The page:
BELLEVUE, Wash.–(BUSINESS WIRE)–Feb 17, 2021–
Ahead of President Joe Biden’s Joint Address to Congress later this month, USAFacts today launched its second State of the Union in Numbers. This engaging, data-driven American portrait digs into the numbers behind the most common topics from four decades of State of the Union speeches. The State of the Union in Numbers provides government facts and figures against a contextual background so citizens can decide, for themselves, how the nation is doing.
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USAFacts State of the Union in Numbers (Photo: Business Wire)
The State of the Union in Numbers covers health and the pandemic, the American population, government budgets, economy and jobs, the standard of living, education, crime, defense, immigration, infrastructure, and energy and environment. With 83% of Americans agreeing that the spread of misinformation is a major problem, the State of the Union in Numbers empowers people to come together over a shared set of facts and debate a path forward.
“Numbers are essential in determining where we stand as a nation,” said USAFacts founder and former Microsoft CEO Steve Ballmer. “I believe that government data is the best way for Americans to understand the state of the country. Americans deserve a unified presentation of the people’s data to independently decide if the country is moving in the right or wrong direction on any given issue.”
While 2020 data is not yet available for all topics as of publication, this year’s State of the Union in Numbers illustrates how the pandemic has left its mark on many aspects of American life.
Key takeaways include:
- Middle class wealth — defined as the middle 20% of income earners — has grown slower than overall wealth. Middle class families went from owning 12% of wealth in 1990 to 7% in 2020.
- The federal government collected $3.5 trillion in revenue in 2020 — or $10,457 per person.
- The economy lost 9.3 million jobs in 2020, a 6.1% decrease from 2019 and larger than the 3.7% Great Recession decrease from 2008 to 2009.
- Half of US households lost employment income during the pandemic. However, because of increased government support like unemployment insurance and other aid, personal income nationwide rose in 2020.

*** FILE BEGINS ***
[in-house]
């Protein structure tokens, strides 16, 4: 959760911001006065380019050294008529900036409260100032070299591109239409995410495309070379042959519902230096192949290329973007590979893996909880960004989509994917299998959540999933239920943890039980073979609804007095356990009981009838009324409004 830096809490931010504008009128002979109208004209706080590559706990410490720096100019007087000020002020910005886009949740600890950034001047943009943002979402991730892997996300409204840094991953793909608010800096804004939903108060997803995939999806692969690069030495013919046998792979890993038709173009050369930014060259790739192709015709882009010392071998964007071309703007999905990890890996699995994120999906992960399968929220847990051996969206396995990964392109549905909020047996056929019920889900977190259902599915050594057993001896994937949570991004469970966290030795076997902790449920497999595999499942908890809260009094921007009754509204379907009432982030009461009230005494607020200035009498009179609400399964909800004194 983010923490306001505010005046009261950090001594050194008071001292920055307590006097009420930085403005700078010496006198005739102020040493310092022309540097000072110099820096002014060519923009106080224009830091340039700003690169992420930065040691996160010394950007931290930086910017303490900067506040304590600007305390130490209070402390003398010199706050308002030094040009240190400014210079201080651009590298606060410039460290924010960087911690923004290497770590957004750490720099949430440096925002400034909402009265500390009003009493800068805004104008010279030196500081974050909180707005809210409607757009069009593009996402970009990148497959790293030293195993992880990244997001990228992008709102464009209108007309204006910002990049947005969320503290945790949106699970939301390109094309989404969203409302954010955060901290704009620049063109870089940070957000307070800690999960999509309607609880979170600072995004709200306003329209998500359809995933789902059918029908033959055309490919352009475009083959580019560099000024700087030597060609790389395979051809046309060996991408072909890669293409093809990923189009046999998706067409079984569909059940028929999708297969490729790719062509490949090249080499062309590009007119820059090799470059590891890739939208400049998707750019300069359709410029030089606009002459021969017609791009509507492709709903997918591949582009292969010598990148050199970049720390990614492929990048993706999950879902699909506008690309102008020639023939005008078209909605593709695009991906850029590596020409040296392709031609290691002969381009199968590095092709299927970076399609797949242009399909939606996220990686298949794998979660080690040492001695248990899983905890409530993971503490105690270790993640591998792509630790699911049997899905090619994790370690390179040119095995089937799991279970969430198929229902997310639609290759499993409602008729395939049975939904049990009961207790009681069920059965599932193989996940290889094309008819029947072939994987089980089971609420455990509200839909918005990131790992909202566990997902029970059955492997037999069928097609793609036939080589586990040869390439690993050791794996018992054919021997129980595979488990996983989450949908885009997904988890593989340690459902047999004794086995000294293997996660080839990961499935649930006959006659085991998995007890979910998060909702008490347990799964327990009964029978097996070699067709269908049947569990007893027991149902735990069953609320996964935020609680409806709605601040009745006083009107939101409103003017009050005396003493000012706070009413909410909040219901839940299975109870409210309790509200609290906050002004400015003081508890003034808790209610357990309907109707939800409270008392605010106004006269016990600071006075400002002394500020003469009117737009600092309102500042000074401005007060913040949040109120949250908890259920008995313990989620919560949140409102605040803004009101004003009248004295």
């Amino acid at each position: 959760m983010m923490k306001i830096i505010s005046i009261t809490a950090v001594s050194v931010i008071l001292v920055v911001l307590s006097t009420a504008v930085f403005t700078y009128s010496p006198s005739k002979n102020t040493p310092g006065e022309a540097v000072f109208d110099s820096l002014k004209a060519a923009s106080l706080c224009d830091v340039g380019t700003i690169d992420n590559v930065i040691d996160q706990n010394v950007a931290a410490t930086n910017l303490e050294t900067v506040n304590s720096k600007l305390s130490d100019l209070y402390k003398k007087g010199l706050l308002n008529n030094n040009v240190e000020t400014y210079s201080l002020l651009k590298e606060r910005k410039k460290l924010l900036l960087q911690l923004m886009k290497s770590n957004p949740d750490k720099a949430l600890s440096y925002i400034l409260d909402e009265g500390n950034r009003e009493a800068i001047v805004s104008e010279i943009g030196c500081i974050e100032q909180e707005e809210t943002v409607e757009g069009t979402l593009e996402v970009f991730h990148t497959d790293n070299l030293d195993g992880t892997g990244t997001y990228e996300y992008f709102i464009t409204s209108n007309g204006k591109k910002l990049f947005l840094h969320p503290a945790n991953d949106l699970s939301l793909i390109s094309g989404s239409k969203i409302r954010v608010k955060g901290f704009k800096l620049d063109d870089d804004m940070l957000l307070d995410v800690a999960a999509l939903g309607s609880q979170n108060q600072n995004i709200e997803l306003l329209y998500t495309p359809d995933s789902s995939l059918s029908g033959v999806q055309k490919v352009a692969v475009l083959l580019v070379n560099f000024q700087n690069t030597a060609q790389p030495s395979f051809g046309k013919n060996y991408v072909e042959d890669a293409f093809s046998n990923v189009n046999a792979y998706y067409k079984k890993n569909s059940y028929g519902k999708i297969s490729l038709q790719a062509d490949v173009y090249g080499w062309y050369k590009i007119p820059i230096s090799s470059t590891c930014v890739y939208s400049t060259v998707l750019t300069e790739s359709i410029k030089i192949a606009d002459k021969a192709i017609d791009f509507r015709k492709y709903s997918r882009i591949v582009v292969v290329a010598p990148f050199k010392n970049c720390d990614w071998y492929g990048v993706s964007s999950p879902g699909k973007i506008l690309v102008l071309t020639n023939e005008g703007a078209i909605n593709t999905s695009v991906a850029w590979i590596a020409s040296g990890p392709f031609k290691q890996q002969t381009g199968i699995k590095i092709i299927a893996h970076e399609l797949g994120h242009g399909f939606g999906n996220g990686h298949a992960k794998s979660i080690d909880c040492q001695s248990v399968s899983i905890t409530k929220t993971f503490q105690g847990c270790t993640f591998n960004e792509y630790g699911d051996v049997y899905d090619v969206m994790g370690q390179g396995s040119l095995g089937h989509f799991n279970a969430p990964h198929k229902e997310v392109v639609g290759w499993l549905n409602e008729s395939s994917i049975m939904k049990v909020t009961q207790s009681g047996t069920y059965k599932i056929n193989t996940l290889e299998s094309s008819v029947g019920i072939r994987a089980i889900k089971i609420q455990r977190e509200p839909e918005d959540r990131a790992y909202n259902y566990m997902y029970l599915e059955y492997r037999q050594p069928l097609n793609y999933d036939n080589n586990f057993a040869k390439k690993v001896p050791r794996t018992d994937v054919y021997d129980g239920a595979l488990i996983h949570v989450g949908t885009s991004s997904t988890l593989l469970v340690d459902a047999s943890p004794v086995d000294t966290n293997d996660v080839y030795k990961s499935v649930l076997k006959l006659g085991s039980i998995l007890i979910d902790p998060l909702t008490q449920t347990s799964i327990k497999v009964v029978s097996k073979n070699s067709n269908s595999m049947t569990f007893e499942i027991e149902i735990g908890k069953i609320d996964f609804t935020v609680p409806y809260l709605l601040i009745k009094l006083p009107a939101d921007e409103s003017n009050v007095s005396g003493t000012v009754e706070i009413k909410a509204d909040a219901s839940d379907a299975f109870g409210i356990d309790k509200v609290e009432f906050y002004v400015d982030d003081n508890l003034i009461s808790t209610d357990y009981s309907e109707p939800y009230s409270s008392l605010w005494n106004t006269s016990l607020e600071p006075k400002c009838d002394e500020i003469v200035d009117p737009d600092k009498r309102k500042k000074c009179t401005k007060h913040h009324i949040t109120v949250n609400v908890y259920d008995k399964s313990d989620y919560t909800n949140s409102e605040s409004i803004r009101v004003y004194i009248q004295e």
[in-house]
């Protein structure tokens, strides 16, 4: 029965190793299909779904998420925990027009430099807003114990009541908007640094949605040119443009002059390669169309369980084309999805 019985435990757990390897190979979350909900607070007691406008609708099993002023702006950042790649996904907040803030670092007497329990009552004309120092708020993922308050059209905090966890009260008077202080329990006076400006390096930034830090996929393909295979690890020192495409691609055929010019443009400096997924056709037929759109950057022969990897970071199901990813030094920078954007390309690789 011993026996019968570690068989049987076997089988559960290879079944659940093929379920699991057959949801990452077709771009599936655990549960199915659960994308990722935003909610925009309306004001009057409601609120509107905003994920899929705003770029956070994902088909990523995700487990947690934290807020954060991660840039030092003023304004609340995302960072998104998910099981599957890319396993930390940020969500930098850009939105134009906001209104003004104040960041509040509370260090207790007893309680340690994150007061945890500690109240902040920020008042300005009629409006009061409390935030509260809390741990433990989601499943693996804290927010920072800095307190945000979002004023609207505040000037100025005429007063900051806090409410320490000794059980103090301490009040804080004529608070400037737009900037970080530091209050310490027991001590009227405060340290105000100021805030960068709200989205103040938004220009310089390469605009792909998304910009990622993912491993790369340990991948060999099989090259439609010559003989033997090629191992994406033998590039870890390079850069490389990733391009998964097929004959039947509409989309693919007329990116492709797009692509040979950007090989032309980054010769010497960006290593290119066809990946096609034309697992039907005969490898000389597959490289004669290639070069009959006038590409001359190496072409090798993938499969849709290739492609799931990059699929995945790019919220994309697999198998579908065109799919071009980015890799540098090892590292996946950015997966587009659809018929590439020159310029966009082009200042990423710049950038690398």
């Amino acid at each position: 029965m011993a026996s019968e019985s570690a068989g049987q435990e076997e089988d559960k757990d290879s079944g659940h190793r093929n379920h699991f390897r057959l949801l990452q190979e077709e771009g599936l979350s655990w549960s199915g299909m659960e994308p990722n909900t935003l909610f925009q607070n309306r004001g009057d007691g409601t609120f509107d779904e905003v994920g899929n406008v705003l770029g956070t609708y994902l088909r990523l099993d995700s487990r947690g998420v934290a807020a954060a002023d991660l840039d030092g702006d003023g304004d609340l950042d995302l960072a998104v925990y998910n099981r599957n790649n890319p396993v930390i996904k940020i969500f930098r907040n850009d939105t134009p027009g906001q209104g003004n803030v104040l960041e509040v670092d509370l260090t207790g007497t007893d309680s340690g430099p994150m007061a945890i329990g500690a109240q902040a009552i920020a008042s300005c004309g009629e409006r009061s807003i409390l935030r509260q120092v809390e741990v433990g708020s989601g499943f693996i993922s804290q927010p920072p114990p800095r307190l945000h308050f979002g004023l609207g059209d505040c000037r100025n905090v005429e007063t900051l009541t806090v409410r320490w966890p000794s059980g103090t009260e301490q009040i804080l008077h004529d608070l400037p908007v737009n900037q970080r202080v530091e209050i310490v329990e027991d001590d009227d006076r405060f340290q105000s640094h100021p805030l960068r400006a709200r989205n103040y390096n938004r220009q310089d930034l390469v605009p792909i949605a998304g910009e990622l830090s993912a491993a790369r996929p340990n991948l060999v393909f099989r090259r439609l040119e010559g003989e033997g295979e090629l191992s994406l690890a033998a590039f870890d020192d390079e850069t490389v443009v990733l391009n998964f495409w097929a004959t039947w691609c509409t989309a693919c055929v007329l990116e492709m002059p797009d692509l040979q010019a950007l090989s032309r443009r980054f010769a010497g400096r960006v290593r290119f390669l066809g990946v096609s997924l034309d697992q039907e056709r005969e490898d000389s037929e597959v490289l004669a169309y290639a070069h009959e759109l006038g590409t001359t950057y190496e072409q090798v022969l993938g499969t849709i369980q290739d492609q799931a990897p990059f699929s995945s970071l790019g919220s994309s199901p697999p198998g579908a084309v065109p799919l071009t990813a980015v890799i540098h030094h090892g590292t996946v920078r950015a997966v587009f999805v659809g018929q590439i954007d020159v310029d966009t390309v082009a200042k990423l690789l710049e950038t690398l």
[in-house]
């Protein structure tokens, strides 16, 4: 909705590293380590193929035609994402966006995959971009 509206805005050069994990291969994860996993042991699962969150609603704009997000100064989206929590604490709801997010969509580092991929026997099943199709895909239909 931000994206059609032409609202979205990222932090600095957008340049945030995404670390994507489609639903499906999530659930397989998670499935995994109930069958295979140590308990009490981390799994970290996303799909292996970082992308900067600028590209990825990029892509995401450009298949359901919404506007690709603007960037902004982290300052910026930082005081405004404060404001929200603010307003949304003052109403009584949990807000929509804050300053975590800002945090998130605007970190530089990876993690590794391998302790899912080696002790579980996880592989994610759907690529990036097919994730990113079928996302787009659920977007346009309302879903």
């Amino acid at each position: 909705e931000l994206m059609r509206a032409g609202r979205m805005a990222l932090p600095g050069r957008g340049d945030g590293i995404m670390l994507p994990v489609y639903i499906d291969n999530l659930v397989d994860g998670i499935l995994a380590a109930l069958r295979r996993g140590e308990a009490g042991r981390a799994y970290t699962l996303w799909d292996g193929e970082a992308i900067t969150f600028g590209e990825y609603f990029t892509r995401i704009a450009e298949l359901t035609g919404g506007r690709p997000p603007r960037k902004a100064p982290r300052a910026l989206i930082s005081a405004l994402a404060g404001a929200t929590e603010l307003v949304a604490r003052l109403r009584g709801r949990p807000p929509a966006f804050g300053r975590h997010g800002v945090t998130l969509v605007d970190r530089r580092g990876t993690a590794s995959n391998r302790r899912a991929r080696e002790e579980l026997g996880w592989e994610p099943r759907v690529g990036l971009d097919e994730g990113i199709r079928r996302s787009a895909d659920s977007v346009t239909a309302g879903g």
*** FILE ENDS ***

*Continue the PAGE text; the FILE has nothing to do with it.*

- Defense spending increased in 2020 but is 11% lower than its 2010 peak. The largest portion (about 40%) compensates military and civilian personnel.
- Carbon dioxide emissions were 11% lower in the first 10 months of 2020 compared to the same months in 2019, partly due to pandemic travel restrictions.
- The US is again increasingly a nation of immigrants. Fourteen percent of people here are foreign born, up from the low of 5% in 1970 and near the high of 15% in the early 1900s.
Following today’s announcement, USAFacts will discuss the State of the Union in Numbers at The New York Times, and colleges and universities across the country, including Georgetown University, Spelman College, Stanford University and University of Texas at Austin.
USAFacts is a not-for-profit, nonpartisan civic initiative making government data easy for all Americans to access and understand. USAFacts provides engaging visuals on data and trends in US spending, revenue, demographics, and policy outcomes to help Americans ground public debate in facts. It produces topical content throughout the year and has produced annual reports and 10-Ks on the nation. Follow them on Twitter, Facebook, and Instagram at @USAFacts, and sign up for the data-driven newsletter at www.usafacts.org.
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PUB: 02/17/2021 03:03 PM/DISC: 02/17/2021 03:03 PM